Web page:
All Things Considered on KAZU

Weekdays, 3pm- 5:30pm
Robert Siegel, Michele Norris and Melissa Block

All Things Considered Homepage: Click Here

On May 3, 1971, at 5 p.m., All Things Considered debuted on 90 public radio stations.

In the 40 years since, almost everything about the program has changed, from the hosts, producers, editors and reporters to the length of the program, the equipment used and even the audience.

However there is one thing that remains the same: each show consists of the biggest stories of the day, thoughtful commentaries, insightful features on the quirky and the mainstream in arts and life, music and entertainment, all brought alive through sound.

All Things Considered is the most listened-to, afternoon drive-time, news radio program in the country. Every weekday the two-hour show is hosted by Robert Siegel and Melissa Block. In 1977, ATC expanded to seven days a week with a one-hour show on Saturdays and Sundays, currently hosted by Guy Raz.

During each broadcast, stories and reports come to listeners from NPR reporters and correspondents based throughout the United States and the world. The hosts interview newsmakers and contribute their own reporting. Rounding out the mix are the disparate voices of a variety of commentators, including Sports Commentator Stefen Fastis, Poet Andrei Codrescu and Political Columnists David Brooks and E.J. Dionne,

All Things Considered has earned many of journalism's highest honors, including the George Foster Peabody Award, the Alfred I. duPont-Columbia University Award and the Overseas Press Club Award.

Local Host(s): 
Krista Almanzan with Traffic Reports and Weather Updates
Genre: 
Composer ID: 
5182876ce1c87aff5c76b387|51828747e1c87aff5c76b32b

Pages

Author Interviews
12:10 pm
Sun February 5, 2012

How Whitey Bulger Corrupted The Justice System

These 1984 file photos originally released by the FBI show New England organized crime figure James "Whitey" Bulger.
Federal Bureau of Investigation, File AP

Originally published on Mon February 6, 2012 10:32 am

When Whitey Bulger was captured last year, he'd spent close to 20 years on the run — and on the FBI's Most Wanted list.

Bulger was the head of an Irish gang terrorizing the streets of South Boston. The Massachusetts State Police wanted him gone, but curiously couldn't touch him.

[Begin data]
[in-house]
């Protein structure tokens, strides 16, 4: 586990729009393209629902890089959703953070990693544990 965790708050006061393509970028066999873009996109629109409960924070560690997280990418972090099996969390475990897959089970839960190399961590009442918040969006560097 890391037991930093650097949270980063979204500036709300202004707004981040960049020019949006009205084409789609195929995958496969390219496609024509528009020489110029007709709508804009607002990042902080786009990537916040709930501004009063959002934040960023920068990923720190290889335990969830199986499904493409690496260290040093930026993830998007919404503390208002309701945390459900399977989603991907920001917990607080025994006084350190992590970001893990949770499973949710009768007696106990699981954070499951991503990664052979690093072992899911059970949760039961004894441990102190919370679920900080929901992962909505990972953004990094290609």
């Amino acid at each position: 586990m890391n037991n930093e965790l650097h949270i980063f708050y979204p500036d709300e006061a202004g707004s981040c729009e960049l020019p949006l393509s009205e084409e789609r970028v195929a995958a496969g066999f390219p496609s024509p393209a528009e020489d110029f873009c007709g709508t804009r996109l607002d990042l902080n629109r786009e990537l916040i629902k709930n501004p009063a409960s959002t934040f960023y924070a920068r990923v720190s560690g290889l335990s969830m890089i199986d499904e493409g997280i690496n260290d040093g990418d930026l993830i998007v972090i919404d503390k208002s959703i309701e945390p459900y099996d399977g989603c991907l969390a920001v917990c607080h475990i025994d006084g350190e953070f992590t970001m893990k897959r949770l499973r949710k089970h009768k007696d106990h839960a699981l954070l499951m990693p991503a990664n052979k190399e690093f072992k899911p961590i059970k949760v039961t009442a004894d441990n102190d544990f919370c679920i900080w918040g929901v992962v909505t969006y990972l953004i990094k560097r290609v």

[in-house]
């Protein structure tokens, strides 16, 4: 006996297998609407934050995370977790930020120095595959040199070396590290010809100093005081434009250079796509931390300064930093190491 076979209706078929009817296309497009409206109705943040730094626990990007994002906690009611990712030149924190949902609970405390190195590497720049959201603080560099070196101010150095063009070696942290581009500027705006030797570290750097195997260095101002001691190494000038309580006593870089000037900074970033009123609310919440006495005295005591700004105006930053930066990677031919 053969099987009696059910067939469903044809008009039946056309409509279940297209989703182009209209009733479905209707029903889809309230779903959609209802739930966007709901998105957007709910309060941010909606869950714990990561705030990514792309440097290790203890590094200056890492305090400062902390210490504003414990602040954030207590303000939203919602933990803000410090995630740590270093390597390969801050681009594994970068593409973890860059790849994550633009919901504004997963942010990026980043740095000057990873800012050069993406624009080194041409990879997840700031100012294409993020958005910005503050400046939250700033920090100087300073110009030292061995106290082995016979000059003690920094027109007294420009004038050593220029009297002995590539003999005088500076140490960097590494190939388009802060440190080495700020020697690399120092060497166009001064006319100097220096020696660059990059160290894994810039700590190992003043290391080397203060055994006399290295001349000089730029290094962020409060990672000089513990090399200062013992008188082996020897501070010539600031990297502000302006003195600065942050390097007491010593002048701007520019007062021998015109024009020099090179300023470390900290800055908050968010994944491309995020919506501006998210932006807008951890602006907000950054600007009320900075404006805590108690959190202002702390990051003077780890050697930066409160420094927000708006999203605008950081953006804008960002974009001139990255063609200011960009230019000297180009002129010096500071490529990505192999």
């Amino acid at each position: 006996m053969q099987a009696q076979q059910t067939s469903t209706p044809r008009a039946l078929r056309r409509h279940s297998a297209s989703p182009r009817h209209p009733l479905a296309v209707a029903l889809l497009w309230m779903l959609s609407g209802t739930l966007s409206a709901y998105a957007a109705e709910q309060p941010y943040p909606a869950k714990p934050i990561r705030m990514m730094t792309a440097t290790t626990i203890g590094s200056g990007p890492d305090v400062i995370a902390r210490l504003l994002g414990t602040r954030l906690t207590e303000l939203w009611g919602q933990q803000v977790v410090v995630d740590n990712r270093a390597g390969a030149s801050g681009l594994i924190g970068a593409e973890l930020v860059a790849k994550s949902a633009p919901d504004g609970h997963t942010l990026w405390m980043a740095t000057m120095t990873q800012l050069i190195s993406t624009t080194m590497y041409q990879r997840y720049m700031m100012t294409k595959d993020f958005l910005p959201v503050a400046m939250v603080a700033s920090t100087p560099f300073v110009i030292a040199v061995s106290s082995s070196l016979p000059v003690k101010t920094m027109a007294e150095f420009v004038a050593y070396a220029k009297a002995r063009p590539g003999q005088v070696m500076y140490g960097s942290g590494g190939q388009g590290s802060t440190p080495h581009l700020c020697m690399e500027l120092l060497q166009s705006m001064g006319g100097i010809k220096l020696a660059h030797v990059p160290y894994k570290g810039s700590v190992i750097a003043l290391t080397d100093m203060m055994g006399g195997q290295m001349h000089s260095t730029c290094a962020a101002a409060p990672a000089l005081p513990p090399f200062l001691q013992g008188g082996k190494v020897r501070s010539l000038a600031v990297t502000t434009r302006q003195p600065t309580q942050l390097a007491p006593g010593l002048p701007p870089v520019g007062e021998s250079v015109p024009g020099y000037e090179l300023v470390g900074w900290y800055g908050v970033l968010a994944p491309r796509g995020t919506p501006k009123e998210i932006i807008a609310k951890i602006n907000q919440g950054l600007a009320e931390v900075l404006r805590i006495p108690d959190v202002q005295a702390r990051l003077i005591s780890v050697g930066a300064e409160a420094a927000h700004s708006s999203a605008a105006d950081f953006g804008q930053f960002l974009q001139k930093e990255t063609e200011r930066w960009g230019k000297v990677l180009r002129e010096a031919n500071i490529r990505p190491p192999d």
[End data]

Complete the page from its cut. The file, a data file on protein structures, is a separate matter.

Why? Bulger was a confidential FBI informant, and the bureau shielded him for years.

Robert Fitzpatrick, the author of Betrayal: Whitey Bulger and the FBI Agent Who Fought to Bring Him Down, says Bulger was widely known to be an unsavory character.

Read more
Around the Nation
2:17 pm
Sat February 4, 2012

Lost Malcolm X Speech Heard Again 50 Years Later

Richard Holbrooke and Katharine Pierce as students in 1961 at Brown University.
Katharine Pierce

Originally published on Sat February 4, 2012 2:57 pm

Last semester, Brown senior Malcolm Burnley took a narrative writing course. One of the assignments was to write a fictional story based on something true — and that true event had to be found inside the university archives.

"So I went to the archives and started flipping through dusty compilations of student newspapers, and there was this old black-and-white photo of when Malcolm X came to speak," Burnley says. "There was one short article that corresponded to it, and very little else."

Read more
World
12:00 pm
Sat February 4, 2012

Tens Of Thousands Protest Russia's Putin

Originally published on Sat February 4, 2012 2:57 pm

Transcript

GUY RAZ, HOST:

Turning now to Russia. In Moscow, tens of thousands of people took to the streets today in dueling demonstrations for and against the government of Prime Minister Vladimir Putin. Putin is seeking to return to the presidency in next month's elections.

NPR's Corey Flintoff reports from the Russian capital.

Read more
Middle East
12:00 pm
Sat February 4, 2012

More Than 250 Killed In Syrian Violence In Homs

Transcript

GUY RAZ, HOST:

NPR's Kelly McEvers has been following events in Syria from neighboring Lebanon, and she joins me now from Beirut. Kelly, as we just heard, the UN Security Council has failed to agree on a resolution condemning Bashar Assad. Any reaction from Syria?

Read more
World
12:00 pm
Sat February 4, 2012

Russia, China Veto UN Resolution On Syria

The U.N. Security Council failed again Saturday to take decisive action to stop the escalating violence in Syria as Russia and China vetoed a resolution backing an Arab League plan that calls for President Bashar Assad to step down. NPR's Michele Kelemen reports the veto drew intense criticism from the U.S.

Pages